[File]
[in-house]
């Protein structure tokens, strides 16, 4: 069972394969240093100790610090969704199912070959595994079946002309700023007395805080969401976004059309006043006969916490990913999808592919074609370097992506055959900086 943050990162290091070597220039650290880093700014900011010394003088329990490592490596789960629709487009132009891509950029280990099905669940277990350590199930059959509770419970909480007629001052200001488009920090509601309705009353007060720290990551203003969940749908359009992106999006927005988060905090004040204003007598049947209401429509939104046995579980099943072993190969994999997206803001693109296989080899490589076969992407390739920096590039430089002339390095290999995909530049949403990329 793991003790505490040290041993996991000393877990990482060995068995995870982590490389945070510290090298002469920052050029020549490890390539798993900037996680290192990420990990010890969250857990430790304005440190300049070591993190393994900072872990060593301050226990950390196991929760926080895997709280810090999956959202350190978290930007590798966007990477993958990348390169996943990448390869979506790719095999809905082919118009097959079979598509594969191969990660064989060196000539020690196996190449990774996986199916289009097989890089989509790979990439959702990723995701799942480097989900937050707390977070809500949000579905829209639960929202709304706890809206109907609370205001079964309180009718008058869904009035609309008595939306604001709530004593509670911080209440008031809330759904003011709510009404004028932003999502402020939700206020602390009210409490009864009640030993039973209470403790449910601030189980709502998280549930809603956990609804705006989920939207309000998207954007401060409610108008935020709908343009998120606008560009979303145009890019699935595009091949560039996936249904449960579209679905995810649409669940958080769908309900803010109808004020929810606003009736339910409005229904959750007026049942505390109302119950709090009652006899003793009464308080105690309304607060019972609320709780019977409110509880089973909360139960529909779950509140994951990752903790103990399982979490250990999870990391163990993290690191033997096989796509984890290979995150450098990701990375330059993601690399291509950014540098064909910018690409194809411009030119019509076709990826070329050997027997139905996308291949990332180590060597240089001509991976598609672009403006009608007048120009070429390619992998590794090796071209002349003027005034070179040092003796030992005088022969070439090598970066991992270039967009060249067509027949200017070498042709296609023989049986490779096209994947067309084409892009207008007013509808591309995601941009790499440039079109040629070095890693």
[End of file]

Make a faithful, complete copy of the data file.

[in-house]
């Protein structure tokens, strides 16, 4: 069972394969240093100790610090969704199912070959595994079946002309700023007395805080969401976004059309006043006969916490990913999808592919074609370097992506055959900086 943050990162290091070597220039650290880093700014900011010394003088329990490592490596789960629709487009132009891509950029280990099905669940277990350590199930059959509770419970909480007629001052200001488009920090509601309705009353007060720290990551203003969940749908359009992106999006927005988060905090004040204003007598049947209401429509939104046995579980099943072993190969994999997206803001693109296989080899490589076969992407390739920096590039430089002339390095290999995909530049949403990329 793991003790505490040290041993996991000393877990990482060995068995995870982590490389945070510290090298002469920052050029020549490890390539798993900037996680290192990420990990010890969250857990430790304005440190300049070591993190393994900072872990060593301050226990950390196991929760926080895997709280810090999956959202350190978290930007590798966007990477993958990348390169996943990448390869979506790719095999809905082919118009097959079979598509594969191969990660064989060196000539020690196996190449990774996986199916289009097989890089989509790979990439959702990723995701799942480097989900937050707390977070809500949000579905829209639960929202709304706890809206109907609370205001079964309180009718008058869904009035609309008595939306604001709530004593509670911080209440008031809330759904003011709510009404004028932003999502402020939700206020602390009210409490009864009640030993039973209470403790449910601030189980709502998280549930809603956990609804705006989920939207309000998207954007401060409610108008935020709908343009998120606008560009979303145009890019699935595009091949560039996936249904449960579209679905995810649409669940958080769908309900803010109808004020929810606003009736339910409005229904959750007026049942505390109302119950709090009652006899003793009464308080105690309304607060019972609320709780019977409110509880089973909360139960529909779950509140994951990752903790103990399982979490250990999870990391163990993290690191033997096989796509984890290979995150450098990701990375330059993601690399291509950014540098064909910018690409194809411009030119019509076709990826070329050997027997139905996308291949990332180590060597240089001509991976598609672009403006009608007048120009070429390619992998590794090796071209002349003027005034070179040092003796030992005088022969070439090598970066991992270039967009060249067509027949200017070498042709296609023989049986490779096209994947067309084409892009207008007013509808591309995601941009790499440039079109040629070095890693």